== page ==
Long term data analysis of green performance against vanilla bonds: Latest report in series that commenced in 2016
This is the 10th iteration of Green Bond Pricing in the Primary Market” covering January to June 2020.
The report monitors the performance of 38 EUR and eight USD denominated benchmark size green bonds with a total value of USD37bn issued during H1 2020.
The 10th report in the full series is also the fifth semi-annual report. Prior to 2018, reports were released every quarter, the first one being the Q4 2016 Snapshot.
Highlights from Q1-Q2 2020:
- The green bond market experienced its first serious test in the first half of 2020 as financial markets reacted to the impact of COVID-19. Despite the volatility we are optimistic on the prospects for the green bond market.
- Data recorded rising yields in all types of bonds during the sell- off which unfolded between late February and the end of March. We note that the green bond market remained open for business offering crucial flexibility to investors.
- Qualifying green bonds in EUR and USD performed well on all metrics in the primary and immediate secondary market, on average.
- 55% of green bonds were sold to green investors
- Green bond ETFs reported huge inflows and no outflows during H1 2020
- This research is based on bonds representing 40% of green bonds issued in H1 2020. 29 qualifying issuers revisited the green bond market with 34 bonds, while 12 debut issuers brought labelled green bonds.
- Qualifying EUR and USD green bonds performed well during book building.
- EUR green bonds achieved, on average, record levels of oversubscription and spread compression. USD green bonds achieved higher average oversubscription and spread compression than vanilla equivalents, the average spread compression being the highest observed to date.
- Yield curves were built for 21 qualifying bonds. The pricing pressure observed in H2 2019 eased off as the investors took a more cautious approach. Five bonds priced inside their yield curves exhibiting a greenium, six priced on the yield curve, and ten priced with normal new issue premia.
- 55% of the bonds in our sample were allocated to investors describing themselves as green (up from 50% in H2 2019). We expect more dedicated investors to enter the market and green bonds will experience demand pressure from several other sources including central banks, and non-dedicated investors where green bonds are large enough to be included in broad market bond indices.
- Seven and 28 days after pricing green bonds had, on average, tightened more than vanilla baskets and matched indices suggesting that the momentum gained during bookbuilding continues to spill over into the immediate secondary market.
- Green bond ETF’s reported extraordinary growth in H1 2020, and we note that there were no redemptions from these funds. We expect this interest to remain robust as more investors incorporate green instruments into their investment strategies.
The green bond market underwent its first serious test in H1 2020. Green bonds recorded a spike in yields like all bonds, but green bond markets did remain open allowing investors the flexibility to liquidate positions where needed.
On average, both EUR and USD green bonds achieved higher book cover and greater spread compression than vanilla equivalents and green investors were allocated a greater percentage of deals than ever on average, demonstrating that Treasurers attach value to the diverse investor base that green bonds are known to attract.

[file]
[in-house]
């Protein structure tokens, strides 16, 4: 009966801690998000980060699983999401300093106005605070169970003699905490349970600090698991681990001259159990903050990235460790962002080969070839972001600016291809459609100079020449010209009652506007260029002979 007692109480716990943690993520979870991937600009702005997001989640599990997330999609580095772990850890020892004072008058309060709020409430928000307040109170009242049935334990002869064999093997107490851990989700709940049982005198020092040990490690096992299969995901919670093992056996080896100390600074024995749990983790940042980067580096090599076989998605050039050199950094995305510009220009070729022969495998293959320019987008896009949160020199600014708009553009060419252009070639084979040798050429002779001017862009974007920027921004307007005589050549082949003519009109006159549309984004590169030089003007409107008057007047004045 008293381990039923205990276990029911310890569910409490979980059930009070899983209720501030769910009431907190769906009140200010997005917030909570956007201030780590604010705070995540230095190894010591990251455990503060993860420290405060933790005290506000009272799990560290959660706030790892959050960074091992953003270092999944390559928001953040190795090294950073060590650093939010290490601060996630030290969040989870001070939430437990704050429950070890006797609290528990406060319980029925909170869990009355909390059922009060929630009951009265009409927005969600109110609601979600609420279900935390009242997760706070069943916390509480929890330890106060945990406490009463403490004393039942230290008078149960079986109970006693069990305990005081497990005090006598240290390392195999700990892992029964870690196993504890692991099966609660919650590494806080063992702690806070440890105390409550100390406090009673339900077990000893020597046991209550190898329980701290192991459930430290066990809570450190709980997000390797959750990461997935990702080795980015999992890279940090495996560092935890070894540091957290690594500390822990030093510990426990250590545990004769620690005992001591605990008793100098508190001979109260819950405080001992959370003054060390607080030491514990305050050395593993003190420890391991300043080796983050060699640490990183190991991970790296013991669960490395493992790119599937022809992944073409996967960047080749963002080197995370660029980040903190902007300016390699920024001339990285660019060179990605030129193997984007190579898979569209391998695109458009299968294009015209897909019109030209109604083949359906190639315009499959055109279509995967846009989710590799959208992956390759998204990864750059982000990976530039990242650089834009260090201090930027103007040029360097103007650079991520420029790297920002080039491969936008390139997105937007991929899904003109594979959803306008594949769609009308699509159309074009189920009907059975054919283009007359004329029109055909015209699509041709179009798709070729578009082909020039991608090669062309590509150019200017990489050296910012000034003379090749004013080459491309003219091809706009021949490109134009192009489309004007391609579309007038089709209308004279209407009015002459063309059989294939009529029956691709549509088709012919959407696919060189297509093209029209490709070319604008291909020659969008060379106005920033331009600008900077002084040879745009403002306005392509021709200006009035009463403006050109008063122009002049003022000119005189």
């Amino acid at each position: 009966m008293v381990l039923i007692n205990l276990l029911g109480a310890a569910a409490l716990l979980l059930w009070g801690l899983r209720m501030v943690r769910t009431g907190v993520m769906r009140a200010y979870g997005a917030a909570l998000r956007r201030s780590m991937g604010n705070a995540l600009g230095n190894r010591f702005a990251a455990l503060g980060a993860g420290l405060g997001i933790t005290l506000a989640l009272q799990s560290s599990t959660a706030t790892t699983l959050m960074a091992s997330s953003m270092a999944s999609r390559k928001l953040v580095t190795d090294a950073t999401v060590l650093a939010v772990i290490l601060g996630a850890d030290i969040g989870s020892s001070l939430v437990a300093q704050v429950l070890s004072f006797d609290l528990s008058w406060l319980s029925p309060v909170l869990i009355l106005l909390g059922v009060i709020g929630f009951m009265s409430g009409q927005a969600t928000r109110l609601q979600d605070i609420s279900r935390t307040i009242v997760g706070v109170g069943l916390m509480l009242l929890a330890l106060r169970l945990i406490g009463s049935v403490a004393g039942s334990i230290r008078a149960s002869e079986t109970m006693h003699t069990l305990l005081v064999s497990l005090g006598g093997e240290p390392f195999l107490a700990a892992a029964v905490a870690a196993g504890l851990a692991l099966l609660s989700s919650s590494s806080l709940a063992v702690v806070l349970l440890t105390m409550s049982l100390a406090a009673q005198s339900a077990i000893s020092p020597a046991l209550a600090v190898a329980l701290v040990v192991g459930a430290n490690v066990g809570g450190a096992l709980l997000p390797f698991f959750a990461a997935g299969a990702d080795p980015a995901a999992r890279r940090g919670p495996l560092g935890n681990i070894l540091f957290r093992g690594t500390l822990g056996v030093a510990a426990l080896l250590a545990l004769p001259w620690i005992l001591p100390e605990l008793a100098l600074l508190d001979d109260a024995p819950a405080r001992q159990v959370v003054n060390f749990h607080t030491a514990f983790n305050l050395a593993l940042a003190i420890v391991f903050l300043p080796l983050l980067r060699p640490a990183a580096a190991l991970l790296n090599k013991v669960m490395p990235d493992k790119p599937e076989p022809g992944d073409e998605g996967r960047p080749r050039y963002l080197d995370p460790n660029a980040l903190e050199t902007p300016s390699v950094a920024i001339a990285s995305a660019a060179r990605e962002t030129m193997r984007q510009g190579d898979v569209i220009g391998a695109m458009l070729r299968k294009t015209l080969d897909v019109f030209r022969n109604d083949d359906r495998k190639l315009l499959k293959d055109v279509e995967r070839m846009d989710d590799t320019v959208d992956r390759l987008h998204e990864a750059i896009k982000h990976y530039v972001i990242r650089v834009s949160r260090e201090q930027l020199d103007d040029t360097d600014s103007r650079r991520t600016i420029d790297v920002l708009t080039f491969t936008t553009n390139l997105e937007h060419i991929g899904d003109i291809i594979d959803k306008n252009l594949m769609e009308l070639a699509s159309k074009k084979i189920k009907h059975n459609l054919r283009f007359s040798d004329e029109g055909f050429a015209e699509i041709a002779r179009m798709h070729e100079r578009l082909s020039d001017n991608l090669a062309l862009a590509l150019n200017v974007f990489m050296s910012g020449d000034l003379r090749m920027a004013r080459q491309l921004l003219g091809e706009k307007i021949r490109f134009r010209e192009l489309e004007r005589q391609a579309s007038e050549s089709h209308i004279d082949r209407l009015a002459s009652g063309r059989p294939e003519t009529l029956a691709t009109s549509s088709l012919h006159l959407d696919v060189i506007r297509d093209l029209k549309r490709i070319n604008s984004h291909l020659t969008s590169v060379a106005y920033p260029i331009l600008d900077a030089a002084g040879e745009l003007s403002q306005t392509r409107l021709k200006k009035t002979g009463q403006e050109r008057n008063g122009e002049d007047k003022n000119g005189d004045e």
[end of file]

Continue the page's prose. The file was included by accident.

Greenium to return?
Yield curves were available for 21 bonds in our sample. Evidence of a more consistent greenium as seen in H2 2019 failed to materialise for most issuers in our H1 2020 sample. We expect the Greenium to return as the market gets back on its feet in H2, particualry if the lack of supply remains a consideration.
In the immediate secondary market, green bonds perform well, on average tightening more than comparable bonds and indices after both seven and 28 days. Green bond ETFs did not report any redemptions and in fact, experienced record growth in H1 2020.
The continued strength in demand for green bonds suggests that investors see value in the green label. We expect this interest to increase as investors become more aware than ever of the urgency to direct funds towards supporting the commitments of the Paris agreement and pressure grows for business to transition towards net zero business models.
Spotlight on green bonds in the Telecoms sector
Telecoms sector has been slow to embrace green bonds, but the handful that have been issued to date have experienced strong pricing dynamics. the most recent of which was Swisscom.
We see huge potential for green bonds in this sector since coming technological upgrades and improvements fall into a range of Use of Proceeds Categories, and on the demand side, green bond investors are seeking more diverse sources of issuance. “The outlook remains positive for green bonds and green finance in general. Despite the difficulties for financial markets during the first half of the year, underlying demand remains and investor preference for quality product will continue to grow,” said Sean Kidney, CEO Climate Bonds.
The last word
We will continue tracking pricing trends as the market moves through the hundreds of billions towards the vital 2020s Milestone of the first trillion in annual green issuance. Keep an eye out for our next update covering Q3-Q4 (H2) 2020, due for publication in March 2021.
‘Till next time,
Methodology can be found on Page 26 of the report.
Support and funding for this paper were provided by Obvion Hypotheken and Lyxor.
Suggested citation: Green Bond Pricing in the Primary Market July-December 2019, Harrison, C.